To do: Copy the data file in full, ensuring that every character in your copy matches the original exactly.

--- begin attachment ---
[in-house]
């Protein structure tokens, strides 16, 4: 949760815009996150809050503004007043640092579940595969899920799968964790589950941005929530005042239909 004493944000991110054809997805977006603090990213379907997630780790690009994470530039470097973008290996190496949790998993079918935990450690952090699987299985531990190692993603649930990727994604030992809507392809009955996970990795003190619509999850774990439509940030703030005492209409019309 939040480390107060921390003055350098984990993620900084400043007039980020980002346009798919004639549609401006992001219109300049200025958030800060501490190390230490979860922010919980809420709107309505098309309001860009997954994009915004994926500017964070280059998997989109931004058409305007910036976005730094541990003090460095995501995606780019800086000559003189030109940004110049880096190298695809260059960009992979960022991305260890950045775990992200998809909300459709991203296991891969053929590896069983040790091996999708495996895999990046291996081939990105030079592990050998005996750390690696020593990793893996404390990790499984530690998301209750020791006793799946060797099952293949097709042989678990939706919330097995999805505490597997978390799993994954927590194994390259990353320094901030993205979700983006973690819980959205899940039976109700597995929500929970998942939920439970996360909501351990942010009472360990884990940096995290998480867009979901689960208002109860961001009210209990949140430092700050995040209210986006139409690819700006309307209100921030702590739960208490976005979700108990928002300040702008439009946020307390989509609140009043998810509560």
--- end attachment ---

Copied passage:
[in-house]
């Protein structure tokens, strides 16, 4: 949760815009996150809050503004007043640092579940595969899920799968964790589950941005929530005042239909 004493944000991110054809997805977006603090990213379907997630780790690009994470530039470097973008290996190496949790998993079918935990450690952090699987299985531990190692993603649930990727994604030992809507392809009955996970990795003190619509999850774990439509940030703030005492209409019309 939040480390107060921390003055350098984990993620900084400043007039980020980002346009798919004639549609401006992001219109300049200025958030800060501490190390230490979860922010919980809420709107309505098309309001860009997954994009915004994926500017964070280059998997989109931004058409305007910036976005730094541990003090460095995501995606780019800086000559003189030109940004110049880096190298695809260059960009992979960022991305260890950045775990992200998809909300459709991203296991891969053929590896069983040790091996999708495996895999990046291996081939990105030079592990050998005996750390690696020593990793893996404390990790499984530690998301209750020791006793799946060797099952293949097709042989678990939706919330097995999805505490597997978390799993994954927590194994390259990353320094901030993205979700983006973690819980959205899940039976109700597995929500929970998942939920439970996360909501351990942010009472360990884990940096995290998480867009979901689960208002109860961001009210209990949140430092700050995040209210986006139409690819700006309307209100921030702590739960208490976005979700108990928002300040702008439009946020307390989509609140009043998810509560």